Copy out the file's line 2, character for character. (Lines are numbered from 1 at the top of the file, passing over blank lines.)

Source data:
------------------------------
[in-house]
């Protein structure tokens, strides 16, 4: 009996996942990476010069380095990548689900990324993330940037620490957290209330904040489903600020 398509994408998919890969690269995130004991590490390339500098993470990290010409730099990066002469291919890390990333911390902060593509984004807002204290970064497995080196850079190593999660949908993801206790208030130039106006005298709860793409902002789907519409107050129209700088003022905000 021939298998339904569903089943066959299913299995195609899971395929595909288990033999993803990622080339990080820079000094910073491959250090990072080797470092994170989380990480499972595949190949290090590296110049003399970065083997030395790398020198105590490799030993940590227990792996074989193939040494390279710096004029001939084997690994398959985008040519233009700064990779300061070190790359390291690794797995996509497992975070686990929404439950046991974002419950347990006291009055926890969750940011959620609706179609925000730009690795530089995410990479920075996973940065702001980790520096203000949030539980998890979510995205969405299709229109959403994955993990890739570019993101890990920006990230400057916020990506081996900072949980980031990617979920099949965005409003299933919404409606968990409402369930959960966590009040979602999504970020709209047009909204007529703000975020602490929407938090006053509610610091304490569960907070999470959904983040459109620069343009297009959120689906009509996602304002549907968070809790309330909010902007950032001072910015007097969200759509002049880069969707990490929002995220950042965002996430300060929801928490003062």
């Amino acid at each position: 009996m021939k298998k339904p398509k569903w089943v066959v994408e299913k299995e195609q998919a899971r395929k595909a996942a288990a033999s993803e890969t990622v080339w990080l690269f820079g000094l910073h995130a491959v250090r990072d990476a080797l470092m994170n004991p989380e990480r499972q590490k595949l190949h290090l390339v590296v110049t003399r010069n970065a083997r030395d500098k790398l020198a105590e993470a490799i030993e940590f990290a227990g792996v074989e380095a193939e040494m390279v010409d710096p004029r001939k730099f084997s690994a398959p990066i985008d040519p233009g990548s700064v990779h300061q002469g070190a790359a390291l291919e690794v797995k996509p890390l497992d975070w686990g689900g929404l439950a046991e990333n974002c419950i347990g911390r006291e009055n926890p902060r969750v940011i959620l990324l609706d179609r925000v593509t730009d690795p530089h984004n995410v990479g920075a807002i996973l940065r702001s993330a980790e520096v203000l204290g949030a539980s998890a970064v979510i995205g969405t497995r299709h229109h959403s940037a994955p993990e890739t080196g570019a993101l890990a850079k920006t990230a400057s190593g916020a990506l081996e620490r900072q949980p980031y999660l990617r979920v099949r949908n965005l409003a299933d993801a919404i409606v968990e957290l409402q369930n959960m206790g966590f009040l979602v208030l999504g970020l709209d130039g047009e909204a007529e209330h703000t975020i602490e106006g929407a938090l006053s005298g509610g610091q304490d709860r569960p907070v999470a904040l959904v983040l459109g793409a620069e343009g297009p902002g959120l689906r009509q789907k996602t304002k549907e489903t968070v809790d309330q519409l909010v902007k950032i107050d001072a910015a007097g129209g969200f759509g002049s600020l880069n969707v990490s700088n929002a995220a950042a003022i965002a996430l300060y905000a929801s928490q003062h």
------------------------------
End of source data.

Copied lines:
């Protein structure tokens, strides 16, 4: 009996996942990476010069380095990548689900990324993330940037620490957290209330904040489903600020 398509994408998919890969690269995130004991590490390339500098993470990290010409730099990066002469291919890390990333911390902060593509984004807002204290970064497995080196850079190593999660949908993801206790208030130039106006005298709860793409902002789907519409107050129209700088003022905000 021939298998339904569903089943066959299913299995195609899971395929595909288990033999993803990622080339990080820079000094910073491959250090990072080797470092994170989380990480499972595949190949290090590296110049003399970065083997030395790398020198105590490799030993940590227990792996074989193939040494390279710096004029001939084997690994398959985008040519233009700064990779300061070190790359390291690794797995996509497992975070686990929404439950046991974002419950347990006291009055926890969750940011959620609706179609925000730009690795530089995410990479920075996973940065702001980790520096203000949030539980998890979510995205969405299709229109959403994955993990890739570019993101890990920006990230400057916020990506081996900072949980980031990617979920099949965005409003299933919404409606968990409402369930959960966590009040979602999504970020709209047009909204007529703000975020602490929407938090006053509610610091304490569960907070999470959904983040459109620069343009297009959120689906009509996602304002549907968070809790309330909010902007950032001072910015007097969200759509002049880069969707990490929002995220950042965002996430300060929801928490003062």